The acquisition of Eggleston's "The Red Ceiling" is a massive win. Bidding on the piece begins at a modest $450,000, and she expects that it won't go unsold. Serious art collectors wait eagerly for prints of such works to go on sale, and they won't balk at the hefty price tag either.

But while it's certainly a win for the Rebekah Jacob Gallery, it's also a win for Charleston. The photograph in the gallery will draw people from all over the country, vying for a chance to view this rare work in person outside of the intimidating spaces of a huge museum. They'll likely bring in big tourism dollars, helping to bolster our rebounding local economy.

 

ART COLLECTING 101: 

with Rebekah Jacob

May 2013 | Eileen Fritsch

Learn about the artist and the process.

Part of the joy of owning original art is telling others the story behind it. Get to know the medium in which you are interested. Visit­ bookstores, galleries and studios, and talk to other collectors.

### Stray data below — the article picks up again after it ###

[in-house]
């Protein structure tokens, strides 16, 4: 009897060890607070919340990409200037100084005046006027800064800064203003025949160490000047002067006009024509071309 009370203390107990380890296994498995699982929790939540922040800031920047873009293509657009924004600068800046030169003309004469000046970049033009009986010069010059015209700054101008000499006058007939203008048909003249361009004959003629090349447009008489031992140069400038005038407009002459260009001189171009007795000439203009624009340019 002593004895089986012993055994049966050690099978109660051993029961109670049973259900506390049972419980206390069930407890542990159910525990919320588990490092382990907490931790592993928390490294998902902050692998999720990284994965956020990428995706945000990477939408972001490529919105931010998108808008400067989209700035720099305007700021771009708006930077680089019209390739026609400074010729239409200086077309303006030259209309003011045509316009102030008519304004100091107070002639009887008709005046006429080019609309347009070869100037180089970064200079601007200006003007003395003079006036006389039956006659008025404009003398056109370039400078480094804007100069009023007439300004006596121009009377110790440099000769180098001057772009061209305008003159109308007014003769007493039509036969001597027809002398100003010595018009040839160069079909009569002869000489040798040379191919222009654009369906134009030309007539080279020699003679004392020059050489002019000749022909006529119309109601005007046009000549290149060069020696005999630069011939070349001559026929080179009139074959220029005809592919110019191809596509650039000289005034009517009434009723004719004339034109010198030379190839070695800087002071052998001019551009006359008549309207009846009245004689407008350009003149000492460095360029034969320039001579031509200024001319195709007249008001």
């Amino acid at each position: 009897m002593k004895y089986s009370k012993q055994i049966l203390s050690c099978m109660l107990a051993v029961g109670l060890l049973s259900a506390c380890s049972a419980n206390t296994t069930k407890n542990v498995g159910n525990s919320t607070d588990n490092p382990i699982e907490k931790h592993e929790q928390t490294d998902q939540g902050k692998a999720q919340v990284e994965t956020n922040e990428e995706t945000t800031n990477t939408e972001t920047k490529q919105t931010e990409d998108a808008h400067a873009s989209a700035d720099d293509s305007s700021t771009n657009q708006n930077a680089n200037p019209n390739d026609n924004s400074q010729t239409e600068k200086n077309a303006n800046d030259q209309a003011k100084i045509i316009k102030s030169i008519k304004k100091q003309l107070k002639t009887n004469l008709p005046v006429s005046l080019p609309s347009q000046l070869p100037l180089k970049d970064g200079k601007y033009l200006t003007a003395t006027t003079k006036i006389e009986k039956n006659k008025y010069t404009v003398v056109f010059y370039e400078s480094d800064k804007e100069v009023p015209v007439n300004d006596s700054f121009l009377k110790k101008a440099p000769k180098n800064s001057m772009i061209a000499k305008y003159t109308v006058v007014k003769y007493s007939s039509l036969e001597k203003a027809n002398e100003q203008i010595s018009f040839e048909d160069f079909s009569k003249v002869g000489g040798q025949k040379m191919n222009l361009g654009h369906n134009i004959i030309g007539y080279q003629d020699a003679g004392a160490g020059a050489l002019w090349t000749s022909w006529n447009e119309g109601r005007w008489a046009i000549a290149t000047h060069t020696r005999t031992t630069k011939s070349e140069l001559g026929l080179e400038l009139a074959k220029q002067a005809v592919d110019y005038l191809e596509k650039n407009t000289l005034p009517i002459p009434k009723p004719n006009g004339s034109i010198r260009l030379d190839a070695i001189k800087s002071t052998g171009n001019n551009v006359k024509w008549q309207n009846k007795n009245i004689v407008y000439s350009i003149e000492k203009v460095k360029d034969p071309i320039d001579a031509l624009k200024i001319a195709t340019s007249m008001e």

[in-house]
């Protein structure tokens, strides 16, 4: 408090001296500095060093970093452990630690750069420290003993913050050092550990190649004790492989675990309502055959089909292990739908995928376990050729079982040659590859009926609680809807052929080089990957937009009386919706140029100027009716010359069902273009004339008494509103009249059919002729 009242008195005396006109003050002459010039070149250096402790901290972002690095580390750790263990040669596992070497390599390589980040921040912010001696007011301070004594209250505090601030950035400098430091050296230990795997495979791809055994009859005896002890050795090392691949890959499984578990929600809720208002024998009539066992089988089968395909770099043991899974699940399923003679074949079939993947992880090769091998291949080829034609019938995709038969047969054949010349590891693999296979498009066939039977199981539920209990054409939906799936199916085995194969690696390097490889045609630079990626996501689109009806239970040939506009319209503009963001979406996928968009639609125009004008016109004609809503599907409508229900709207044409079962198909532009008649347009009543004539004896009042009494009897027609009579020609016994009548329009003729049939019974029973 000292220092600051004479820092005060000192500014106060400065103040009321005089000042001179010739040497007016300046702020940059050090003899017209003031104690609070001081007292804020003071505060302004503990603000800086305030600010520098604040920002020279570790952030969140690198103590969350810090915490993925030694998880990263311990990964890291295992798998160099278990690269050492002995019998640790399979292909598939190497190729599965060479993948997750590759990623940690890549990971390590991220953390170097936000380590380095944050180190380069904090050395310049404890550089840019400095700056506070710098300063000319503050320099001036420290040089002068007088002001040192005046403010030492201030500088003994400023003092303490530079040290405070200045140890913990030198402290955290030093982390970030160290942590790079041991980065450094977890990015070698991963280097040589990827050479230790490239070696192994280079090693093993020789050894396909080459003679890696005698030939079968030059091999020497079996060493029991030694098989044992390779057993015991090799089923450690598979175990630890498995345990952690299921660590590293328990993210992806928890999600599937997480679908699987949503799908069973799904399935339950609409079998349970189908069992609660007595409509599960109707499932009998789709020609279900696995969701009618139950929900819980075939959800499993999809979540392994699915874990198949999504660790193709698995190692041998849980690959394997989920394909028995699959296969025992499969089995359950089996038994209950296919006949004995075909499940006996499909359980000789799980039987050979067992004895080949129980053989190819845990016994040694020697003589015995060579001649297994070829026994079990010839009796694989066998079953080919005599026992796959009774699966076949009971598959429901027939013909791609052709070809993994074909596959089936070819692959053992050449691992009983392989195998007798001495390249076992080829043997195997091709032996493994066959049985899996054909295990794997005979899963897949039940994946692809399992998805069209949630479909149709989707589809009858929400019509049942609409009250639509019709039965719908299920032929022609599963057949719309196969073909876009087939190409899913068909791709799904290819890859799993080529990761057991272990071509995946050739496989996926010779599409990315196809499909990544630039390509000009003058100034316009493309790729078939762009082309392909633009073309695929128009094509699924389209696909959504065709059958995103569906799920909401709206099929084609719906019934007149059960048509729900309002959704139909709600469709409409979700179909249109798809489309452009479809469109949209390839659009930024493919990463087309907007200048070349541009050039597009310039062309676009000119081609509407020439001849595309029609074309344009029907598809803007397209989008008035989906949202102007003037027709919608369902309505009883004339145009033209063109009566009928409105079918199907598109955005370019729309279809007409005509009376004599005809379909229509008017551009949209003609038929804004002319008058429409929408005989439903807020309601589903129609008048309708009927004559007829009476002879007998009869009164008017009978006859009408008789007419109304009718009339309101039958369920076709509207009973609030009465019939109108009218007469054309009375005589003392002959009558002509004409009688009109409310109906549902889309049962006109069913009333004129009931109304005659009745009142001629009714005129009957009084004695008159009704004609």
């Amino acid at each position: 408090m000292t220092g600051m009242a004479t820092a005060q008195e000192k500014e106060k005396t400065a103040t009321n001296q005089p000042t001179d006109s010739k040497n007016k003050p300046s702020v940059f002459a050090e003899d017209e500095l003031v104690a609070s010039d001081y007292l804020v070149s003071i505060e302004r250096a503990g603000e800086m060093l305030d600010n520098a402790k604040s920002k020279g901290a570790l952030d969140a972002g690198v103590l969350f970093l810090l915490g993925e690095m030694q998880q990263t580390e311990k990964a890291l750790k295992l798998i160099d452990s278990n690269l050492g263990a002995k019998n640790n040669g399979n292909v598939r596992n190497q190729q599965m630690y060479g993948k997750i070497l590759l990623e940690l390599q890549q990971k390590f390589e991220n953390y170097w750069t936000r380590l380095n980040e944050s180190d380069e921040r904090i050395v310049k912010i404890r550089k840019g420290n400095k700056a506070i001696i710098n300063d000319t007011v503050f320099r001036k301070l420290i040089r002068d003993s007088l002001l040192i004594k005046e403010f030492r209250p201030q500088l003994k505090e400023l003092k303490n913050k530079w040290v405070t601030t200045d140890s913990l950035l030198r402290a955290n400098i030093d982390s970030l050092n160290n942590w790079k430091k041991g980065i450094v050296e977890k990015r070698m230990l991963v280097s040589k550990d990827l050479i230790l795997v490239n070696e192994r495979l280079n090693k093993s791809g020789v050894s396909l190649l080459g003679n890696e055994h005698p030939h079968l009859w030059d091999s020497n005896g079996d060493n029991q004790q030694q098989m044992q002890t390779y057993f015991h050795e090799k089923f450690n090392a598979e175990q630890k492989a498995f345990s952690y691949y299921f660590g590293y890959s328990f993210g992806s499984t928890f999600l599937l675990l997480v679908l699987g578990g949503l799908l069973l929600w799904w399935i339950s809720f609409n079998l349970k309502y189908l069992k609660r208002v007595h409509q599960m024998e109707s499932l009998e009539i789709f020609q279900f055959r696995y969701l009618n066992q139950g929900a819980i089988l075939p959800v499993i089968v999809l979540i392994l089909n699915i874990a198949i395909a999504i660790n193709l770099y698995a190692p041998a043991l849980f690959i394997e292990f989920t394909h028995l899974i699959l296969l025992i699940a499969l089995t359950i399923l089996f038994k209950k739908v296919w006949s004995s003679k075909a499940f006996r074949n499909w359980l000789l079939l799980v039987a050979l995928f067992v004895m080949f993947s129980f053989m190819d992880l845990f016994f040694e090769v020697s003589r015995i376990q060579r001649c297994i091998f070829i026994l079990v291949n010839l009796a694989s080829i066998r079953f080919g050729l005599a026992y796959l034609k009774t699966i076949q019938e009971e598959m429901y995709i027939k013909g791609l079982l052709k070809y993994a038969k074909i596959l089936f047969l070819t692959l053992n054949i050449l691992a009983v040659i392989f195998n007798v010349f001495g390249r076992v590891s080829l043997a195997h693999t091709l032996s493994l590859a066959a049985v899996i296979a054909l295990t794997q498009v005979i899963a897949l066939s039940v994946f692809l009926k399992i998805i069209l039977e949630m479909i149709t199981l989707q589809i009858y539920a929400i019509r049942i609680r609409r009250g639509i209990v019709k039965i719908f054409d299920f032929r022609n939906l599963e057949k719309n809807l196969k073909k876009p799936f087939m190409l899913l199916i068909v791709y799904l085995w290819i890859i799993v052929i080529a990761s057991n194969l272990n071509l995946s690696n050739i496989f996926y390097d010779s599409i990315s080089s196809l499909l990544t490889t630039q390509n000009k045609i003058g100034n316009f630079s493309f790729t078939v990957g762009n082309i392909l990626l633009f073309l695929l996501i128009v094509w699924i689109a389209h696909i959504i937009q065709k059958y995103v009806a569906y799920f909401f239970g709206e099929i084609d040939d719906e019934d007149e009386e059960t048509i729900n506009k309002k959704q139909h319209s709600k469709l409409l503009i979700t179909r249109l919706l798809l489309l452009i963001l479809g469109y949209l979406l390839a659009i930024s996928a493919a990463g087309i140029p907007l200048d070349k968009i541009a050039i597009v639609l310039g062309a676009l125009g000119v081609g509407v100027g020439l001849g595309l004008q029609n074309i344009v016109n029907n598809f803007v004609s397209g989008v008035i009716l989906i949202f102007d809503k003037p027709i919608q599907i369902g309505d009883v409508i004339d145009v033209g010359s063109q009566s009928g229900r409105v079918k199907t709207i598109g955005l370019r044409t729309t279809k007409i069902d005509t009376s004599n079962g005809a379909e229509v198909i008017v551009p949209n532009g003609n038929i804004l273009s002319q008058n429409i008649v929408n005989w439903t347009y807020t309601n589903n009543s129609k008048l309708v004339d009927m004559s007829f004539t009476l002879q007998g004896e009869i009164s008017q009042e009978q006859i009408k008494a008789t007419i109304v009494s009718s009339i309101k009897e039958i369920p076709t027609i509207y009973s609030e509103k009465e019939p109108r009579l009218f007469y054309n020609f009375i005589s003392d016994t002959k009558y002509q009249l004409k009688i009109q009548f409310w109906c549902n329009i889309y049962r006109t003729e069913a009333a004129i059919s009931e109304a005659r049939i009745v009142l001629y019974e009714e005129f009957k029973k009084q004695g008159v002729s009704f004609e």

Ask questions. Don’t be afraid to talk to the artist or the gallery,” says Jennifer Jacobs, director of the Seattle Affordable Art Fair. When buying photographic or art prints on paper, she suggests learning about the different printmaking processes used: “It’s all about turning insecurity into knowledge.

Understand how to build value.

Knowing what future collectors will want is impossible, so you can’t assume that you will be able to resell your art at a higher price later. The best way to start a collection that might appreciate in value over a long period of time is to work with reputable, knowledgeable dealers who will help you buy quality art at fair prices.

“Buy the best artwork you can afford,” advises Rebekah Jacob of the Rebekah Jacob Gallery in Charleston, S.C. “Look at the artist’s credentials, publications, exhibitions, gallery representation and collector base. The more dense the artist’s résumé, often the more solid the investment. 

“Owning fine art is different than owning gold, stocks or bonds,” Jacob also emphasizes. “Art isn’t a commodity that can be liquidated quickly, and it must be cared for and displayed properly. Expenses such as storage, insurance, climate control and framing come into play.”